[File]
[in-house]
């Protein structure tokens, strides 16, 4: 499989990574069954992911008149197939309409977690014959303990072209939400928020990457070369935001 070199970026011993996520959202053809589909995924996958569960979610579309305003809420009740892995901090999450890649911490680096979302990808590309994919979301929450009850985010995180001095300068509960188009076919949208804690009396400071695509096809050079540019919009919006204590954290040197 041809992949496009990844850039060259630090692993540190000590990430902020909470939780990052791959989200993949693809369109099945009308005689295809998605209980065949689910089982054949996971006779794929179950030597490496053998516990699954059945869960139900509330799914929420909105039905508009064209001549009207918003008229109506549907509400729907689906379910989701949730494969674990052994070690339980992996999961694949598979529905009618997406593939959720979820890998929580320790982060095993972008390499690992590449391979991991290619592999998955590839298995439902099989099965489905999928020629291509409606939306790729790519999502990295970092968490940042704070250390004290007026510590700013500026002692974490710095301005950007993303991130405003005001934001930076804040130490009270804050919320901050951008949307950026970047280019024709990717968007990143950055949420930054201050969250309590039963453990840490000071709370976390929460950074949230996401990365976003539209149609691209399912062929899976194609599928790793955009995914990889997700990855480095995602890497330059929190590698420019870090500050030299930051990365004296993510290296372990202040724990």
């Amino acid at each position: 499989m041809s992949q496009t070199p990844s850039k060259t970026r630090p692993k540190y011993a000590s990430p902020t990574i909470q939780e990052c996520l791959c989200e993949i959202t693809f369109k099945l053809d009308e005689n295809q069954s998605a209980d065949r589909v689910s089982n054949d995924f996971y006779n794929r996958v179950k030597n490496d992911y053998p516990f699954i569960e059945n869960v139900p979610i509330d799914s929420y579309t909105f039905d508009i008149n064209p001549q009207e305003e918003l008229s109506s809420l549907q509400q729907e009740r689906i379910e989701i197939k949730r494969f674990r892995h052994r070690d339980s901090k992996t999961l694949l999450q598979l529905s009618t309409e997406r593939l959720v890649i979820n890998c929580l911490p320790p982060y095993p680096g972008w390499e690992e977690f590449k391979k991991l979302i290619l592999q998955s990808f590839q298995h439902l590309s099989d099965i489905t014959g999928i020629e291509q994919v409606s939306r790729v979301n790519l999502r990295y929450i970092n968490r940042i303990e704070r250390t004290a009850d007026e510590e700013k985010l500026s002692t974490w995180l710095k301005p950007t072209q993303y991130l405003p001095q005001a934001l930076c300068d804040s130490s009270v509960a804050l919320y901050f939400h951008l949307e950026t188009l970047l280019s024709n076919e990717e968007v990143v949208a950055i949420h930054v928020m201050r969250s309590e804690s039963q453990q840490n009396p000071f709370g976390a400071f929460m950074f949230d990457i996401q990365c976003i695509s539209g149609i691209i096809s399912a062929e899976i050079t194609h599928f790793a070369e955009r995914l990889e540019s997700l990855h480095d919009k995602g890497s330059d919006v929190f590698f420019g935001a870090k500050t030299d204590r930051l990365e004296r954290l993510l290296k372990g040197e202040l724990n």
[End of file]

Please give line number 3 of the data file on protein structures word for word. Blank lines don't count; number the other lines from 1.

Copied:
């Amino acid at each position: 499989m041809s992949q496009t070199p990844s850039k060259t970026r630090p692993k540190y011993a000590s990430p902020t990574i909470q939780e990052c996520l791959c989200e993949i959202t693809f369109k099945l053809d009308e005689n295809q069954s998605a209980d065949r589909v689910s089982n054949d995924f996971y006779n794929r996958v179950k030597n490496d992911y053998p516990f699954i569960e059945n869960v139900p979610i509330d799914s929420y579309t909105f039905d508009i008149n064209p001549q009207e305003e918003l008229s109506s809420l549907q509400q729907e009740r689906i379910e989701i197939k949730r494969f674990r892995h052994r070690d339980s901090k992996t999961l694949l999450q598979l529905s009618t309409e997406r593939l959720v890649i979820n890998c929580l911490p320790p982060y095993p680096g972008w390499e690992e977690f590449k391979k991991l979302i290619l592999q998955s990808f590839q298995h439902l590309s099989d099965i489905t014959g999928i020629e291509q994919v409606s939306r790729v979301n790519l999502r990295y929450i970092n968490r940042i303990e704070r250390t004290a009850d007026e510590e700013k985010l500026s002692t974490w995180l710095k301005p950007t072209q993303y991130l405003p001095q005001a934001l930076c300068d804040s130490s009270v509960a804050l919320y901050f939400h951008l949307e950026t188009l970047l280019s024709n076919e990717e968007v990143v949208a950055i949420h930054v928020m201050r969250s309590e804690s039963q453990q840490n009396p000071f709370g976390a400071f929460m950074f949230d990457i996401q990365c976003i695509s539209g149609i691209i096809s399912a062929e899976i050079t194609h599928f790793a070369e955009r995914l990889e540019s997700l990855h480095d919009k995602g890497s330059d919006v929190f590698f420019g935001a870090k500050t030299d204590r930051l990365e004296r954290l993510l290296k372990g040197e202040l724990n």